Aloha("In the presence of the breath of life").
I am celebrating the life of the vibrant, living, Julius Boos. He and I were kindred spirits and we bonded
as, "brothers". The physical loss of my brother is very hard to take, but, I had told him that I would make offerings of beer to all of his favorite plants that are growing here in Hawaii. Topping this list are the Philodendron of the subgenus, Meconostigma. Cush-cush, Dioscorea trifida, is Julius's favorite eating, "chuba"...and I gave extra offerings to these plants. We often toasted each other long-distance for this or that. Julius has never left me in spirit.
He is here in the garden and enjoying the plants he never actually saw. I will miss my dear brother, but, each time I look at my Philodendron and cush-cush, flourishing, I know he is with me. My quest now is to test as many edible aroids as possible and to collect and grow as many Meconostigma as I can. One day we will both be exploring the rainforests of our mutual dreams.
--- On Mon, 7/12/10, Theodore Held <firstname.lastname@example.org>
From: Theodore Held <email@example.com>
Subject: [Aroid-l] Death of Julius Boos
To: "Discussion of aroids" <Aroid-L@www.gizmoworks.com>
Date: Monday, July 12, 2010, 3:11 AM
It is with great sadness
report the passing this weekend of the
incomparable Julius Boos. Even passive readers of this space will
recognize the importance of this man for the world of aroids and in
the vitality of the discussions that are recorded here. While we are
blessed with a number of remarkable people in the International Aroid
Society, few will argue that Julius was one of the most remarkable.
Anyone fortunate enough to have met him personally will remember the
radiance of his personality. He was just as ready to speak on equal
terms with the greenest greenhorn as with seasoned aroid specialists
steeped in decades of experience. I am
grateful to have known him as a
friend. Julius had many, many friends.
Of course, we all knew him as an authority on aroids, especially
regarding their practical cultivation and the fascinating interface of
the plants with humans. He was a special expert in the world of edible
aroid âchubasâ (âchubasâ is an endearing term invented by this aroid
list and refers to how Julius pronounced the ordinary English âtubersâ
in his charming Trinidadian accent), taking advantage of his lifetime
in South America, Florida, and the Caribbean islands, and his
unapologetic love of food. We were fond of joking that if a dispute
arose about the identity of an aroid âchubaâ, we could always send a
specimen to Julius and he would figure out what is was by taking a
Trinidadian by birth and inclination, his understanding of the natural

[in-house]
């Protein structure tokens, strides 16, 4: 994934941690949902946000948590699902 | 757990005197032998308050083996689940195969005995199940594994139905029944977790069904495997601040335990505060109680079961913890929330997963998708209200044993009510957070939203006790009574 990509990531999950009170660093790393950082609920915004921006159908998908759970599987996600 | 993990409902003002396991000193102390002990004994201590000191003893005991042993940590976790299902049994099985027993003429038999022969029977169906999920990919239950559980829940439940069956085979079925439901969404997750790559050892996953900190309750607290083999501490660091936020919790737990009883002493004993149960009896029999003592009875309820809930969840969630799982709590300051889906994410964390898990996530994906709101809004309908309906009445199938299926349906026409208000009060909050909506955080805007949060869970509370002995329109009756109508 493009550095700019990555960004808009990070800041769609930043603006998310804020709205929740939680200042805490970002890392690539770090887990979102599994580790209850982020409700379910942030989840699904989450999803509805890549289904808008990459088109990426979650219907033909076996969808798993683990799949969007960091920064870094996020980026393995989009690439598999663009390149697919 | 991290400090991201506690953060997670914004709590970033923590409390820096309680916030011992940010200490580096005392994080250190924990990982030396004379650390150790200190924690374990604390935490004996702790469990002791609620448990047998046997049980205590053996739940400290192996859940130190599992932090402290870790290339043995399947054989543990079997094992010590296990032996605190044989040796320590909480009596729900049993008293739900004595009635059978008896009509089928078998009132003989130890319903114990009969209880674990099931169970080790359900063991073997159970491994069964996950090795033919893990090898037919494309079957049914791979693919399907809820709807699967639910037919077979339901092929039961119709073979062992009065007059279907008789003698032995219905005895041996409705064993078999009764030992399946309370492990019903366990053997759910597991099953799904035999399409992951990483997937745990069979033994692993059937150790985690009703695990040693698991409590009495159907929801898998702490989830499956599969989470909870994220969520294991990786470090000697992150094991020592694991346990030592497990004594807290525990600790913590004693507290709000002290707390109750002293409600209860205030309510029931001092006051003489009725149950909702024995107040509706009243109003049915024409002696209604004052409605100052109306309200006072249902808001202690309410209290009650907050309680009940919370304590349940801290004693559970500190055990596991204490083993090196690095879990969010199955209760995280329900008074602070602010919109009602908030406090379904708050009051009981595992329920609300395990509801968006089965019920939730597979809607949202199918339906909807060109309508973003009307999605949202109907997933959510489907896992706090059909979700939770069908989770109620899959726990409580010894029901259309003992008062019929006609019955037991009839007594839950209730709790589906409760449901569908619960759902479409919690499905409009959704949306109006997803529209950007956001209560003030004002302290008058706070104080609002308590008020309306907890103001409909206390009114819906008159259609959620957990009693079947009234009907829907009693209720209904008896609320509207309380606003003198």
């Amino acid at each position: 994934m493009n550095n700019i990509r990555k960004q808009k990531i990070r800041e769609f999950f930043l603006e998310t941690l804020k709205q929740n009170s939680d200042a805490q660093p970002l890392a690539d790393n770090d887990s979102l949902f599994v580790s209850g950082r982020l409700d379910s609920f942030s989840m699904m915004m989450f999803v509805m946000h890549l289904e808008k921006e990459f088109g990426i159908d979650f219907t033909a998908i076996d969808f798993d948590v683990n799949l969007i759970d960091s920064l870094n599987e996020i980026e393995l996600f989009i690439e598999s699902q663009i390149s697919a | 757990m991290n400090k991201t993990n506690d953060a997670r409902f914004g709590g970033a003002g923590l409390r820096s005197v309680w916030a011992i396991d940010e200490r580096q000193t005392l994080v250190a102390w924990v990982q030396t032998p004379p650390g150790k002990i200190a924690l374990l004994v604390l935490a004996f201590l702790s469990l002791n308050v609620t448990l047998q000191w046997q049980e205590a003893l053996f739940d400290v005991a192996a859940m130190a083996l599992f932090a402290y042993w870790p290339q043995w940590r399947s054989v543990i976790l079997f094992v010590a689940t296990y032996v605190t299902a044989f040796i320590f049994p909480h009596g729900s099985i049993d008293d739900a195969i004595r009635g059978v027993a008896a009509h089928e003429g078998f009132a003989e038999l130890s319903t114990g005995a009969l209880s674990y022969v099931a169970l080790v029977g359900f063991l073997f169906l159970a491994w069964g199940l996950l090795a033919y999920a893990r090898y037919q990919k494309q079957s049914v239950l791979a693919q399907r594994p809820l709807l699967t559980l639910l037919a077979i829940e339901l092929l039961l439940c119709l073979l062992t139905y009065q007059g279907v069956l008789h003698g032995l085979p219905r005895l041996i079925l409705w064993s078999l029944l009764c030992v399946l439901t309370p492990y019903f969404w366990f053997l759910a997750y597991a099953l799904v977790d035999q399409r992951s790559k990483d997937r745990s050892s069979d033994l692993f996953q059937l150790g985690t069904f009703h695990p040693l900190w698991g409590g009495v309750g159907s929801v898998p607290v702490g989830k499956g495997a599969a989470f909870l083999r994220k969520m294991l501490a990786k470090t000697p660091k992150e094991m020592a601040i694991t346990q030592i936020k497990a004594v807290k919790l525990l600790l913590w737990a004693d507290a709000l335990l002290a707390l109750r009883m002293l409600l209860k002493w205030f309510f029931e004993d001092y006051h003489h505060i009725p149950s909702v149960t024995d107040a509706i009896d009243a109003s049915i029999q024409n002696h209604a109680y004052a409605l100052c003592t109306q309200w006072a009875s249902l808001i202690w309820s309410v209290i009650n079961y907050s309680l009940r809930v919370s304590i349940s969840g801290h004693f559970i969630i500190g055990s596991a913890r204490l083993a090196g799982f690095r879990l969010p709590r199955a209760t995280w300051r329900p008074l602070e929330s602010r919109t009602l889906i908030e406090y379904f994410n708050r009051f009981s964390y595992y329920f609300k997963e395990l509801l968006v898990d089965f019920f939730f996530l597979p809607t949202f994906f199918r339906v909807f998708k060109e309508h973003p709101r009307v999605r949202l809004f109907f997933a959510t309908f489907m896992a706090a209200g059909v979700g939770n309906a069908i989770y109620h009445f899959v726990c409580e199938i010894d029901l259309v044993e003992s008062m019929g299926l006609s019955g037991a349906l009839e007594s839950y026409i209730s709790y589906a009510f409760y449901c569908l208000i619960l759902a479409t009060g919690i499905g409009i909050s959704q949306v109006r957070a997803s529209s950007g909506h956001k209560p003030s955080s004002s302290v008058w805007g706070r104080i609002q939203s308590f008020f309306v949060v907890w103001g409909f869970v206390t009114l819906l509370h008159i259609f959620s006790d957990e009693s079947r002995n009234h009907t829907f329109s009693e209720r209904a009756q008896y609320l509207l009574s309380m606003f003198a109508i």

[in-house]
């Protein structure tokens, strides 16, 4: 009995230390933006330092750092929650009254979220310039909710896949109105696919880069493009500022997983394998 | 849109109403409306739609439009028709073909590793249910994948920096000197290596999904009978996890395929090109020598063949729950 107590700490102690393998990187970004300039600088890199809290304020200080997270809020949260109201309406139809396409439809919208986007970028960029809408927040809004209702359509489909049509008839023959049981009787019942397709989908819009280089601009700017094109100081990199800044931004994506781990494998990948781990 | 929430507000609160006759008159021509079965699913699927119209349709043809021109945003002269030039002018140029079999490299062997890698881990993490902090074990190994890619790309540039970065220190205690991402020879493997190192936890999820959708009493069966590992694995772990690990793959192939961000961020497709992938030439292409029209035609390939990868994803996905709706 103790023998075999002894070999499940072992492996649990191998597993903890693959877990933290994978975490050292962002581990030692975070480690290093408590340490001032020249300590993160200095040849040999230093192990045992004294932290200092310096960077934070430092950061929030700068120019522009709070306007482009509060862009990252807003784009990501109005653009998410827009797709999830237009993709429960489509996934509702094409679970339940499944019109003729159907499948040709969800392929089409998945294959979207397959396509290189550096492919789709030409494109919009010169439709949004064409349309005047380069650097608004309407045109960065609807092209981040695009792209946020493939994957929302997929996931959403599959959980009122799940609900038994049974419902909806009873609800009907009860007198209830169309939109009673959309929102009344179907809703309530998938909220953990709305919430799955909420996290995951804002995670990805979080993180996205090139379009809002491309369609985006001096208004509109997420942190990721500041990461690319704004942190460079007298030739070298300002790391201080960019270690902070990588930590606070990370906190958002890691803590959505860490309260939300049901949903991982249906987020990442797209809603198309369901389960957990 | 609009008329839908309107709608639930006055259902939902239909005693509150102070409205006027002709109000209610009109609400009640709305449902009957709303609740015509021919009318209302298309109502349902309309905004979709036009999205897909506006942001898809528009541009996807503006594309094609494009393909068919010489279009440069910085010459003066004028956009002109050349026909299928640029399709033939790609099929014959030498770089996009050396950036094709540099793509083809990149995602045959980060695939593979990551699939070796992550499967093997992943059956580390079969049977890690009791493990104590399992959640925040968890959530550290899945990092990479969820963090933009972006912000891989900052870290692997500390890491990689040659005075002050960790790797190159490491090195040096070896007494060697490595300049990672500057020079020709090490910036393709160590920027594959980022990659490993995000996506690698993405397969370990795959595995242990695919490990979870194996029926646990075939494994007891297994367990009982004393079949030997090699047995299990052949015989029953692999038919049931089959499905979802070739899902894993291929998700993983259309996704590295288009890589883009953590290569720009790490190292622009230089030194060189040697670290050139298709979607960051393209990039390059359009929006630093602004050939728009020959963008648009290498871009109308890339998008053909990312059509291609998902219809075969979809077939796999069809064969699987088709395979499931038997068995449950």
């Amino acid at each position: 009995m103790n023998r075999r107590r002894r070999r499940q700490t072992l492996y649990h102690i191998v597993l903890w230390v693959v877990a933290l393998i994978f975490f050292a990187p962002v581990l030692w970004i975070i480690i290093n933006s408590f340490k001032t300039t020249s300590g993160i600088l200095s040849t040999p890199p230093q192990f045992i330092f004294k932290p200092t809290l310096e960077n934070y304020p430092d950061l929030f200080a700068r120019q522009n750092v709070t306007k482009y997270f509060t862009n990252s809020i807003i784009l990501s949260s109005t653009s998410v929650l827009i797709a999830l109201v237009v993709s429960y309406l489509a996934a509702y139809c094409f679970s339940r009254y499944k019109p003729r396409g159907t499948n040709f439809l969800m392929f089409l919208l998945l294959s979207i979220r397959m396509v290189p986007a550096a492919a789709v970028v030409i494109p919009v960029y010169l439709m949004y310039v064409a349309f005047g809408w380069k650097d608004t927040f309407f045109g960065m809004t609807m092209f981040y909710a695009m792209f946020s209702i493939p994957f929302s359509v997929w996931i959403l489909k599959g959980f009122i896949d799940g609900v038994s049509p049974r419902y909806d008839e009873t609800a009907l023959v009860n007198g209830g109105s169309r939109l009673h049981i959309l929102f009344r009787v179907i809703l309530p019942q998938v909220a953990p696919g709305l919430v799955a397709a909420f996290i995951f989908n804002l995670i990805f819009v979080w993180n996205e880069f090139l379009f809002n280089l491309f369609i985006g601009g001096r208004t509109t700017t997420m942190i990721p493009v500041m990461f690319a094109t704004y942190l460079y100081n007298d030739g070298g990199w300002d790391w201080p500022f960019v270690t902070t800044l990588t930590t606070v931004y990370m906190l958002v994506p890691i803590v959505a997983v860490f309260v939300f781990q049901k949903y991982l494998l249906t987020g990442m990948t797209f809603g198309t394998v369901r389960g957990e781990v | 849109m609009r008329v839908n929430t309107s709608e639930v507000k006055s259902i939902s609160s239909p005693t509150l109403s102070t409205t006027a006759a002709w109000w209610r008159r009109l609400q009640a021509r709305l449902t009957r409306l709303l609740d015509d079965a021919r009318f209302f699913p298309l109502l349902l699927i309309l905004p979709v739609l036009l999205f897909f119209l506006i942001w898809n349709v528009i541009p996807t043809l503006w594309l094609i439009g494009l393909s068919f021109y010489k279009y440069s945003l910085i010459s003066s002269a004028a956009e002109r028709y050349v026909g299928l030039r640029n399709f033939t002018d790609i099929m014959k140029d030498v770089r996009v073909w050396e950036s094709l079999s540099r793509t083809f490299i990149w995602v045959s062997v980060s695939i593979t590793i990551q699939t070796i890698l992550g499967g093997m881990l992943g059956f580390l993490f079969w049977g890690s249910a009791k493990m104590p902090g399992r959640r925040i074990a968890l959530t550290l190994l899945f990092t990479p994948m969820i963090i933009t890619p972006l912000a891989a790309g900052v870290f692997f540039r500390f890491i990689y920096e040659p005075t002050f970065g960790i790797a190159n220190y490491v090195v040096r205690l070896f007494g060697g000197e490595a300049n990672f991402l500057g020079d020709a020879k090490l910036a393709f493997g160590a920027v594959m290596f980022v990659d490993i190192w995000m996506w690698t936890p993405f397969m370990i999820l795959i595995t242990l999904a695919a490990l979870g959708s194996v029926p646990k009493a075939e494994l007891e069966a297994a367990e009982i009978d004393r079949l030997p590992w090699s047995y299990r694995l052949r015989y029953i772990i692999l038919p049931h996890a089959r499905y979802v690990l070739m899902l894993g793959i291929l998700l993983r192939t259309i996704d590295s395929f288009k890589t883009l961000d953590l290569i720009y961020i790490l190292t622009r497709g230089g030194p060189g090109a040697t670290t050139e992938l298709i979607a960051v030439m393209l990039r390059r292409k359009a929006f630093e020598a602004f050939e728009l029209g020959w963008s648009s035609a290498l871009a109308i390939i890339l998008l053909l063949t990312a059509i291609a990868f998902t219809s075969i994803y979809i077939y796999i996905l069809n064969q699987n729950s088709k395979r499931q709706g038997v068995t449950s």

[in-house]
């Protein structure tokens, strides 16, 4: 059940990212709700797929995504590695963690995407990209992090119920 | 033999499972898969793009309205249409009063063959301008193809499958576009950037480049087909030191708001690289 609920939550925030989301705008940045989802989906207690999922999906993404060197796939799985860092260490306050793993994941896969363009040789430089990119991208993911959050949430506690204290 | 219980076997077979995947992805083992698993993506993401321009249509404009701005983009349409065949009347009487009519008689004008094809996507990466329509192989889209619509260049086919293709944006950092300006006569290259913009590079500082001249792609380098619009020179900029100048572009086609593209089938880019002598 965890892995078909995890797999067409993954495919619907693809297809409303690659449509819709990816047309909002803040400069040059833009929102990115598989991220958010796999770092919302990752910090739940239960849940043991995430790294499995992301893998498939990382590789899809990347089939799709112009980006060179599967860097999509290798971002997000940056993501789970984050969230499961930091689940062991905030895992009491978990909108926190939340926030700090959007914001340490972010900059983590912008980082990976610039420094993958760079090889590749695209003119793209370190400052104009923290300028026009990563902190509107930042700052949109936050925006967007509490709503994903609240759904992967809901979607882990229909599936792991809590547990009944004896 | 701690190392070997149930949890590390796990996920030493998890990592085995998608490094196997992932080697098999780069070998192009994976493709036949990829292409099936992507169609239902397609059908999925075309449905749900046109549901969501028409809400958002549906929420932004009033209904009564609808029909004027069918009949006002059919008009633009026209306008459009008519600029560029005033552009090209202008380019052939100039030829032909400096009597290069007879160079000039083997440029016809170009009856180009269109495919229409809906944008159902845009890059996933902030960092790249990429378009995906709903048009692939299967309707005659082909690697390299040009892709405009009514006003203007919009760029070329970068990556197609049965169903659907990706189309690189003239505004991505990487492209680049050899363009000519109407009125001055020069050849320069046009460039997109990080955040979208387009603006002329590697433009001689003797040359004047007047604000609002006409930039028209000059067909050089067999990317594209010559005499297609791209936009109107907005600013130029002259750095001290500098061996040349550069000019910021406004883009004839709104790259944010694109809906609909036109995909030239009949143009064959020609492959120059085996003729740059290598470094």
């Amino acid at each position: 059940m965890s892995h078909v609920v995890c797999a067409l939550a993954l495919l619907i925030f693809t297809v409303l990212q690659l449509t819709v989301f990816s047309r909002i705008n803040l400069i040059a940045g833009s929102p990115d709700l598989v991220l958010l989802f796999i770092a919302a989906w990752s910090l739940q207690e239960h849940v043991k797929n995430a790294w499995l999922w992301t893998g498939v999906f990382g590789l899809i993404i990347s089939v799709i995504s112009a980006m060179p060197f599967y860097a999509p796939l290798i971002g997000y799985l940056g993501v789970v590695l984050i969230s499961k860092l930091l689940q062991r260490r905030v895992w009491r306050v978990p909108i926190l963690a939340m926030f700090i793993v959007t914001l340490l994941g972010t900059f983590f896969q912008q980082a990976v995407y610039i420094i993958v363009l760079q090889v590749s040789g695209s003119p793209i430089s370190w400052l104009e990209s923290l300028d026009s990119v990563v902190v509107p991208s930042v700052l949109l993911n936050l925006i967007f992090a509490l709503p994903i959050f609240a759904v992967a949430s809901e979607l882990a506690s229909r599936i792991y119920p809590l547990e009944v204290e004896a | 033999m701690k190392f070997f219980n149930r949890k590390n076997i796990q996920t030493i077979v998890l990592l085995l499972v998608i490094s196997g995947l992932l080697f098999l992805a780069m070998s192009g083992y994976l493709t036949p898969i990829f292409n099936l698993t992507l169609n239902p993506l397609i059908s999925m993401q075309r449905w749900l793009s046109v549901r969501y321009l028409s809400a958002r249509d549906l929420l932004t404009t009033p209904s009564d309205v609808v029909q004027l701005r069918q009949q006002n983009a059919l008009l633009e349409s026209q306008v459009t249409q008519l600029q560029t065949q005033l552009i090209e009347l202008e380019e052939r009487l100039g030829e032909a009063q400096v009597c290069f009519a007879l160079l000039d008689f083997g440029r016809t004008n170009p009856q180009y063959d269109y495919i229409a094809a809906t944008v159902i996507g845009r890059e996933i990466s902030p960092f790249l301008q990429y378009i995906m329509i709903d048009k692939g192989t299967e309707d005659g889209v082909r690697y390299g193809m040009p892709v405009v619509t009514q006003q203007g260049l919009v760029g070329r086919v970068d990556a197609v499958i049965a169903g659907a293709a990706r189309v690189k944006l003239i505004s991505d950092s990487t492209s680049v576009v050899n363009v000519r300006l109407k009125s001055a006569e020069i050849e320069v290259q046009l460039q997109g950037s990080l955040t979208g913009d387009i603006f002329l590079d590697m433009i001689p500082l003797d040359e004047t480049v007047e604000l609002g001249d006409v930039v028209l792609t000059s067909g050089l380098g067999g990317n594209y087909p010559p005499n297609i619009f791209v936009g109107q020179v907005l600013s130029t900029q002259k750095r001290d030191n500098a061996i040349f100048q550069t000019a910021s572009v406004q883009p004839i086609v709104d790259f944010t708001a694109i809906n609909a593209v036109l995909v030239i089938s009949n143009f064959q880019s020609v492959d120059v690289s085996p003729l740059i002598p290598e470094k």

history of tropical areas was profound. His interests were
as far as I could tell. For last yearâs International Aroid Society
Annual Show, I was fortunate to have the opportunity of driving him
from his home in West Palm Beach to Miami. Although already
experiencing the effects of his cancer at that time, he spoke to me
almost nonstop the entire way. Topics ranged widely. Invariably one
thing reminded him of another and so the threads of conversation would
wander here and there, but always coherent and never tedious. I should
emphasize that Juliusâs knowledge of his favorite topics was
extensive, well-considered, and typically included a host of acute
observations and facts that you would not find written down anywhere
(except perhaps in one of his own writings). He involved himself in
disputes on occasion with this or that âexpertâ. I would love to know
his lifetime batting average in these differences of opinion. My bet
is that Julius was right more
often than he was wrong.
All his conversation was interspersed with an amazing set of anecdotes
drawn from his wide experience. Much of what he knew will die with
him, of course. Many of his stories related to interesting
individuals, now long dead, with particular knowledge lost to history.
Several of these stories were recorded by him in past months and are
available for all to hear on the web site of his friend and neighbor,
Ted Knight (www.tedknight.com/julius/julius.htm). I recommend
listening to them as they not only relate the particular history, but
capture the cadence and beautiful accent that made Julius such an
engaging raconteur. This site also hosts quite a few pictures of
Julius and friends.
Now we have lost two pillars of the International Aroid Society in a
short monthâs time: Julius Boos and Tricia Frank. We can only hope
that new blood will take up the leadership roles to ensure
continued success of our organization into the future. This would be
the finest memorial for the both of them.
Readers here should also know how important Aroid-L was to Julius. In
his prime (not so many months ago) he would be in the thick of
extended back-and-forth discussions of identification clarifications
and of mysteries being hashed out. Frequently the topic would shift
slightly and involve any number of interesting tangents. Dry botanical
terms would be explicated. Recipes for tasty island dishes
incorporating âchubasâ would be exchanged. Cultivation advice would be
given. This life of the ânetâ was a huge part of what inspired Julius;
and everyone who contributed helped pump up, even more, Juliusâs
already high energy level. In his waning days he would still read the
posts, occasionally typing in some abbreviated response despite being
so weak. Your postings inspired him to the last
and made enduring his
miserable disease easier.
It is a sad time for all of us. As always, life will go on and all of
us in the International Aroid Society hope that the upcoming show this
fall will serve to continue Juliusâs and Triciaâs work to inform the
world of the deeper joys of keeping our favorite plants. May they both
rest in peace and know that the work goes on.
Julius is survived by his dear wife, Suzie. My thoughts are with her.
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